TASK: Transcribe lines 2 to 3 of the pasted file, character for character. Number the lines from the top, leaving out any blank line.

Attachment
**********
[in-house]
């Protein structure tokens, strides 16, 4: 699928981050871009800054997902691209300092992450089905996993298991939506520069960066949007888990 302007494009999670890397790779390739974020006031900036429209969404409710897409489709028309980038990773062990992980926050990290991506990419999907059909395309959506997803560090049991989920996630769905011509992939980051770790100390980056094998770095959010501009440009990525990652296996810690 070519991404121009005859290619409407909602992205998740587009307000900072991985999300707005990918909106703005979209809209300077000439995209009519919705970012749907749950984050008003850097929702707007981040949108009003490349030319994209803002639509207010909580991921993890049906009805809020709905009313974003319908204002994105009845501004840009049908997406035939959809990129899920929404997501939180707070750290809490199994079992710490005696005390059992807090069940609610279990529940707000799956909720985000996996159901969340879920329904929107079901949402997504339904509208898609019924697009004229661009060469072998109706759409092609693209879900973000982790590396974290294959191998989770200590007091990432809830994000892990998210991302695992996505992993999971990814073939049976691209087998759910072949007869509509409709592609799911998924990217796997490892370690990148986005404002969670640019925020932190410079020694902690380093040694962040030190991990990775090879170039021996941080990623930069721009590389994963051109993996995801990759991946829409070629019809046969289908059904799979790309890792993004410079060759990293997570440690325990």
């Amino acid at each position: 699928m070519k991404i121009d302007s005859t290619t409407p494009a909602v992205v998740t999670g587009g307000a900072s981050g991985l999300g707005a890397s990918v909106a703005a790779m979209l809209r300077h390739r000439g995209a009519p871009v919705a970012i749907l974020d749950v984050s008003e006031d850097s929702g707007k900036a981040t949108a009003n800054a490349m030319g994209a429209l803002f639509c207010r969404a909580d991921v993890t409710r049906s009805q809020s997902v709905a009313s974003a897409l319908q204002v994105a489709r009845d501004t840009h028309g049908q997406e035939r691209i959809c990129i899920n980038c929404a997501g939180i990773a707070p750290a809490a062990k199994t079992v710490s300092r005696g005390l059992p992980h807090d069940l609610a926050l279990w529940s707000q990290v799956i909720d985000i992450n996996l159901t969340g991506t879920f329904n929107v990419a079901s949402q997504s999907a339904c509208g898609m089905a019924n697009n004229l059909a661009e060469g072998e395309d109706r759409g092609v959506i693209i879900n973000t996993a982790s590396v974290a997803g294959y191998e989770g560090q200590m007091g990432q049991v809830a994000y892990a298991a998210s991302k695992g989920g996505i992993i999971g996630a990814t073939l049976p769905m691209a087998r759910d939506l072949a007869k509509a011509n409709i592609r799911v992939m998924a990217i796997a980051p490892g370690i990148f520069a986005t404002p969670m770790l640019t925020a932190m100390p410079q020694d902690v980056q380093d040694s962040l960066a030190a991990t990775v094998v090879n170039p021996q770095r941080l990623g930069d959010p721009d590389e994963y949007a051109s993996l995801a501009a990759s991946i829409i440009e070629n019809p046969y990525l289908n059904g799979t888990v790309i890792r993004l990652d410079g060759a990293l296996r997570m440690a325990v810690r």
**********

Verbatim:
């Protein structure tokens, strides 16, 4: 699928981050871009800054997902691209300092992450089905996993298991939506520069960066949007888990 302007494009999670890397790779390739974020006031900036429209969404409710897409489709028309980038990773062990992980926050990290991506990419999907059909395309959506997803560090049991989920996630769905011509992939980051770790100390980056094998770095959010501009440009990525990652296996810690 070519991404121009005859290619409407909602992205998740587009307000900072991985999300707005990918909106703005979209809209300077000439995209009519919705970012749907749950984050008003850097929702707007981040949108009003490349030319994209803002639509207010909580991921993890049906009805809020709905009313974003319908204002994105009845501004840009049908997406035939959809990129899920929404997501939180707070750290809490199994079992710490005696005390059992807090069940609610279990529940707000799956909720985000996996159901969340879920329904929107079901949402997504339904509208898609019924697009004229661009060469072998109706759409092609693209879900973000982790590396974290294959191998989770200590007091990432809830994000892990998210991302695992996505992993999971990814073939049976691209087998759910072949007869509509409709592609799911998924990217796997490892370690990148986005404002969670640019925020932190410079020694902690380093040694962040030190991990990775090879170039021996941080990623930069721009590389994963051109993996995801990759991946829409070629019809046969289908059904799979790309890792993004410079060759990293997570440690325990």
């Amino acid at each position: 699928m070519k991404i121009d302007s005859t290619t409407p494009a909602v992205v998740t999670g587009g307000a900072s981050g991985l999300g707005a890397s990918v909106a703005a790779m979209l809209r300077h390739r000439g995209a009519p871009v919705a970012i749907l974020d749950v984050s008003e006031d850097s929702g707007k900036a981040t949108a009003n800054a490349m030319g994209a429209l803002f639509c207010r969404a909580d991921v993890t409710r049906s009805q809020s997902v709905a009313s974003a897409l319908q204002v994105a489709r009845d501004t840009h028309g049908q997406e035939r691209i959809c990129i899920n980038c929404a997501g939180i990773a707070p750290a809490a062990k199994t079992v710490s300092r005696g005390l059992p992980h807090d069940l609610a926050l279990w529940s707000q990290v799956i909720d985000i992450n996996l159901t969340g991506t879920f329904n929107v990419a079901s949402q997504s999907a339904c509208g898609m089905a019924n697009n004229l059909a661009e060469g072998e395309d109706r759409g092609v959506i693209i879900n973000t996993a982790s590396v974290a997803g294959y191998e989770g560090q200590m007091g990432q049991v809830a994000y892990a298991a998210s991302k695992g989920g996505i992993i999971g996630a990814t073939l049976p769905m691209a087998r759910d939506l072949a007869k509509a011509n409709i592609r799911v992939m998924a990217i796997a980051p490892g370690i990148f520069a986005t404002p969670m770790l640019t925020a932190m100390p410079q020694d902690v980056q380093d040694s962040l960066a030190a991990t990775v094998v090879n170039p021996q770095r941080l990623g930069d959010p721009d590389e994963y949007a051109s993996l995801a501009a990759s991946i829409i440009e070629n019809p046969y990525l289908n059904g799979t888990v790309i890792r993004l990652d410079g060759a990293l296996r997570m440690a325990v810690r």